Pulcheria the Empress
The holy, right-believing Pulcheria the Empress was the daughter of Arcadius, the emperor of the eastern part of the Roman Empire, and his wife Aelia Eudoxia. As regent for her younger brother Theodosius II and empress in her own name, she strongly influenced the direction of the government in its relations with Christianity, especially during the Nestorian controversies in the fifth century. Her feast day is September 10.
Aelia Pulcheria was born on January 19, 399. Aelia Pulcheria should not be confused with her aunt Pulcheria, who was the daughter of Theodosius I and Aelian Flaccilla and died in 385 at the age of eight. Arcadius, who was the elder son of Theodosius I, died in 408. At the death of his father, and at a very young age, seven years old, Theodosius II became emperor under the tutelage of the eunuch Antiochus.
Pulcheria was a devout Christian and at an early age she expressed her devotion to the Theotokos and took a vow of virginity to avoid being forced into marriage. As the elder sister of Theodosius II (her older sister, Flaccilla, died young, probably before 408), she held much of the power when he became emperor. She was involved extensively in the education of her brother even though she was only two years older than him and maintained enormous influence over him for much of his reign. Sources recorded that in 412 at the age of thirteen she dismissed her brother’s tutor, Antiochus, and herself assumed the role of her brother’s tutor.
The court quickly assumed a pious and austere atmosphere under her influence, befitting her almost monastic life style. On July 4, 414, the Senate proclaimed her augusta (empress) and made her regent for her brother. When Theodosius became capable of ruling by himself in 416, Pulcheria continued to strongly influence over her brother and of the course of the empire. Through her influence Theodosius removed all pagans from the civil service. Under her influence Theodosius and his wife Aelia Eudoxia, who had been a pagan, became devout Christians.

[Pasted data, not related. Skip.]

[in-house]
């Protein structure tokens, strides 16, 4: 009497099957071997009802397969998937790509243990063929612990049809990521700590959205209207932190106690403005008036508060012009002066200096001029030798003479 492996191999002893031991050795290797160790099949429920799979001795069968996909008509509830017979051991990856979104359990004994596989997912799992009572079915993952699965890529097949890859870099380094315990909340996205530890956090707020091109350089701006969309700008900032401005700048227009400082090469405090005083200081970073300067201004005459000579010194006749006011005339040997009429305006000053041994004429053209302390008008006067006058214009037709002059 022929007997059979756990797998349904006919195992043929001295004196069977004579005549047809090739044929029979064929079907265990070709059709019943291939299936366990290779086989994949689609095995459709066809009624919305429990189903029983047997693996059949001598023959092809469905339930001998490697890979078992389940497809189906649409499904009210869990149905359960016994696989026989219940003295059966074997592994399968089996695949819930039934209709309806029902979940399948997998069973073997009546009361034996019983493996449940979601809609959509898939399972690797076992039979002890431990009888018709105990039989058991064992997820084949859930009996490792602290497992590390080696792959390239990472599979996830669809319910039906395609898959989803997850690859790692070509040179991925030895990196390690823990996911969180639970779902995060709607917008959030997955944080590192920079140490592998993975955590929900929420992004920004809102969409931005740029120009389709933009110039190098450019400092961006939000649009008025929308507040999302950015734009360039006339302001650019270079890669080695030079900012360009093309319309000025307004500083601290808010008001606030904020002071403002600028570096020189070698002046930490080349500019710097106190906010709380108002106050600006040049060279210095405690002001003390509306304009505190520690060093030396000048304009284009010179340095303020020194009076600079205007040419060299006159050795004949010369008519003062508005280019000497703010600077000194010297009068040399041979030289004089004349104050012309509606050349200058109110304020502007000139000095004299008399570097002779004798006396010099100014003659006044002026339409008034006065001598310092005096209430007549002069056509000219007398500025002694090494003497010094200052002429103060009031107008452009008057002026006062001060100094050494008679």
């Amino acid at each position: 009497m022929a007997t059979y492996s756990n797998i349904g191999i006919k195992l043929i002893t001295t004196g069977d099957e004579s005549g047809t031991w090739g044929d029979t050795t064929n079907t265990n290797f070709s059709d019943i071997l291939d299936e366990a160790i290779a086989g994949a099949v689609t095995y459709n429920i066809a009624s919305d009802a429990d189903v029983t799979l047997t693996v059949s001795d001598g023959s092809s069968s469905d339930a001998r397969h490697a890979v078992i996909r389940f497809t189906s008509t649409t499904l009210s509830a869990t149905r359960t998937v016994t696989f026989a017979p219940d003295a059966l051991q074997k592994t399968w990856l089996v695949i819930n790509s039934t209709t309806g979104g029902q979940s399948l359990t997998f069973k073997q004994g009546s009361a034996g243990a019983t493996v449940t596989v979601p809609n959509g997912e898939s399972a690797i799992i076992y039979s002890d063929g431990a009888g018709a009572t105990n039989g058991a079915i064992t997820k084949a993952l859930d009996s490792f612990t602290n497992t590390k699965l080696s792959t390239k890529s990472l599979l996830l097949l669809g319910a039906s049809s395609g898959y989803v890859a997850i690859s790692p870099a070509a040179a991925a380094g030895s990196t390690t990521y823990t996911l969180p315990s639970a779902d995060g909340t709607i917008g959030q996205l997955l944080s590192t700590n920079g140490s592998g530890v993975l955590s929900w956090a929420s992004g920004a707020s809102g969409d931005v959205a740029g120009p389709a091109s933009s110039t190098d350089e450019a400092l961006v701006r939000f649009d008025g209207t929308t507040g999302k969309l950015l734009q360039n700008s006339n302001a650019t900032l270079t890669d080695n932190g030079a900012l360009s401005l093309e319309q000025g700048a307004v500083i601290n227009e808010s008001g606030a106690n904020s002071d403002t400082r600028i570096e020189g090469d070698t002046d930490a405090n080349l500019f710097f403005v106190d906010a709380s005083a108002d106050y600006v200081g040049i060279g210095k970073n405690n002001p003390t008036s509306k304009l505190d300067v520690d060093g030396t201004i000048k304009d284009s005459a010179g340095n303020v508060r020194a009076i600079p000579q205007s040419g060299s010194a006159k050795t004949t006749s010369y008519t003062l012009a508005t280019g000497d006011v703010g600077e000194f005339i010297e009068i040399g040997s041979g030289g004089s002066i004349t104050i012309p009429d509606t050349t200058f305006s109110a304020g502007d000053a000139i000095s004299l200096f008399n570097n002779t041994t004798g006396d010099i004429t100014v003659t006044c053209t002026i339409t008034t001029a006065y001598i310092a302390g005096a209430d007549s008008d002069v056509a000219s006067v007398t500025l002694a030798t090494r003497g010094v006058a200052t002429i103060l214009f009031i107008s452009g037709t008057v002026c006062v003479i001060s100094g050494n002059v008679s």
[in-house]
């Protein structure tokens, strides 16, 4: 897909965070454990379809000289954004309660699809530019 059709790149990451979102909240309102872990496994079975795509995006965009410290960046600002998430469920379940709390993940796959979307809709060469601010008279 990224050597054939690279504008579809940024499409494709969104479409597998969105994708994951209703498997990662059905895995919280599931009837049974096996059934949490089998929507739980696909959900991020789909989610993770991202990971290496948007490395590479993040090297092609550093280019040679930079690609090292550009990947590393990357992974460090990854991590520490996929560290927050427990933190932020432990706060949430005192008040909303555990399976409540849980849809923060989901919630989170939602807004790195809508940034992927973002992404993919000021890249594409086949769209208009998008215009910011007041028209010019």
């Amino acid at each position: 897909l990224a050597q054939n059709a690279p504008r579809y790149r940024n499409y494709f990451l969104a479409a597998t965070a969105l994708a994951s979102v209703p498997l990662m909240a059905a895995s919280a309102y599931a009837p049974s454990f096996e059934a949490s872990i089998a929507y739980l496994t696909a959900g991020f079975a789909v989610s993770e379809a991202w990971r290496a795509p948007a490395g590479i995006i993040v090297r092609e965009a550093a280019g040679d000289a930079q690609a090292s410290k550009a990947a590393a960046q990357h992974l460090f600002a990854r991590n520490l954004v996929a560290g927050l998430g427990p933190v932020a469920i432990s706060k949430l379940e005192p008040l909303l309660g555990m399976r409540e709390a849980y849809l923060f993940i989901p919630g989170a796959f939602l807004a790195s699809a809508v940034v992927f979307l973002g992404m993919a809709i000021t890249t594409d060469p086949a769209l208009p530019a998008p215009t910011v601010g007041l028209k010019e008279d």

Pulcheria used her wealth for the Church. In doing so she inspired her brother to do likewise. While she appeared to be indifferent to the Arianism was practiced by the German tribes, she took a firm position on the heretical teaching of Nestorius. She almost immediately showed her antagonism towards him when he became patriarch in 428. Whether the downgrading of the status of the Virgin Mary from Theotokos to Christotokos under Nestorianism was involved, Pulcheria greatly influenced her brother’s position in the controversies that led up to the Council in Ephesus in 431. At first he was a supporter of Nestorius before acceding to his sister’s position. In this controversy Patr. Cyril of Alexandria believed Pulcheria’s influence was important in the downfall of his rival.
In 441, Pulcheria’s influence on her brother began to wain as the eunuch Chrysaphius convinced Theodosius to dismiss his sister. But soon the Monophysite controversy was raised by the archimandrite Eutyches and supported by Theodosius as well as by Cyril’s successor as patriarch of Alexandria, Dioscorus. When Eutyches’ views were validated at the ‘Robber Council’ of 449 in Ephesus, Pope Leo I of Rome included Pulcheria among those he approached for help in reversing the council's decisions.
On July 26, 450, Theodosius suddenly died, and Pulcheria returned to the court as the wife of the new emperor, Marcian. She agreed to the marriage with the understanding that her vow of chastity would be honored. In 451, the Council of Chalcedon, presided over by Marcian, was convened. It condemned both Nestorianism and the Robber Council of 449 that had supported the Monophysite heresy. The heretic Eutyches was deposed and exiled.
Pulcheria died not long afterwards, in July 453. In addition to her defense of Orthodoxy, Pulcheria is remembered for her zeal in promoting other interests of the Church. She had the relics of St. John Chrysostom returned from where he had died in exile and buried in the Church of the Apostles in Constantinople on January 27, 438. She had three churches built in Constantinople that honored Mary the Theotokos. She built many hospitals, houses for pilgrims, and bequeathed her wealth to charity.